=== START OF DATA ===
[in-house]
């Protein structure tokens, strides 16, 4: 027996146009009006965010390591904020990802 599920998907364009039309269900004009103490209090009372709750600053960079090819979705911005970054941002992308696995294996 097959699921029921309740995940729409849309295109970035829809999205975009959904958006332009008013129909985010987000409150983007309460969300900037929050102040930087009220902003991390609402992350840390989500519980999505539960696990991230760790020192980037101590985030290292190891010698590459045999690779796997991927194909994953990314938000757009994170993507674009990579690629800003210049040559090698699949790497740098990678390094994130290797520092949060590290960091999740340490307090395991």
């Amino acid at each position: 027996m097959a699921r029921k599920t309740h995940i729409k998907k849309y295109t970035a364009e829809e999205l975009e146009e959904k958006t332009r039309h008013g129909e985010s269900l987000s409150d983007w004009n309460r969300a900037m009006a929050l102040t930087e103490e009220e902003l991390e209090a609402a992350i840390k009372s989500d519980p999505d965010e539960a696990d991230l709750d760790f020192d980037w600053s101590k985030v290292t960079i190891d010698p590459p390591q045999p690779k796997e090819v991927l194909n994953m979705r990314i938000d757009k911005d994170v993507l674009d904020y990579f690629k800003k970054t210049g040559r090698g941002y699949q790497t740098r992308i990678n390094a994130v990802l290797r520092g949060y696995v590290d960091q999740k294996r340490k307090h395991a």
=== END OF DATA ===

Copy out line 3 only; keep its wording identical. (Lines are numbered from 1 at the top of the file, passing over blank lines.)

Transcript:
């Amino acid at each position: 027996m097959a699921r029921k599920t309740h995940i729409k998907k849309y295109t970035a364009e829809e999205l975009e146009e959904k958006t332009r039309h008013g129909e985010s269900l987000s409150d983007w004009n309460r969300a900037m009006a929050l102040t930087e103490e009220e902003l991390e209090a609402a992350i840390k009372s989500d519980p999505d965010e539960a696990d991230l709750d760790f020192d980037w600053s101590k985030v290292t960079i190891d010698p590459p390591q045999p690779k796997e090819v991927l194909n994953m979705r990314i938000d757009k911005d994170v993507l674009d904020y990579f690629k800003k970054t210049g040559r090698g941002y699949q790497t740098r992308i990678n390094a994130v990802l290797r520092g949060y696995v590290d960091q999740k294996r340490k307090h395991a």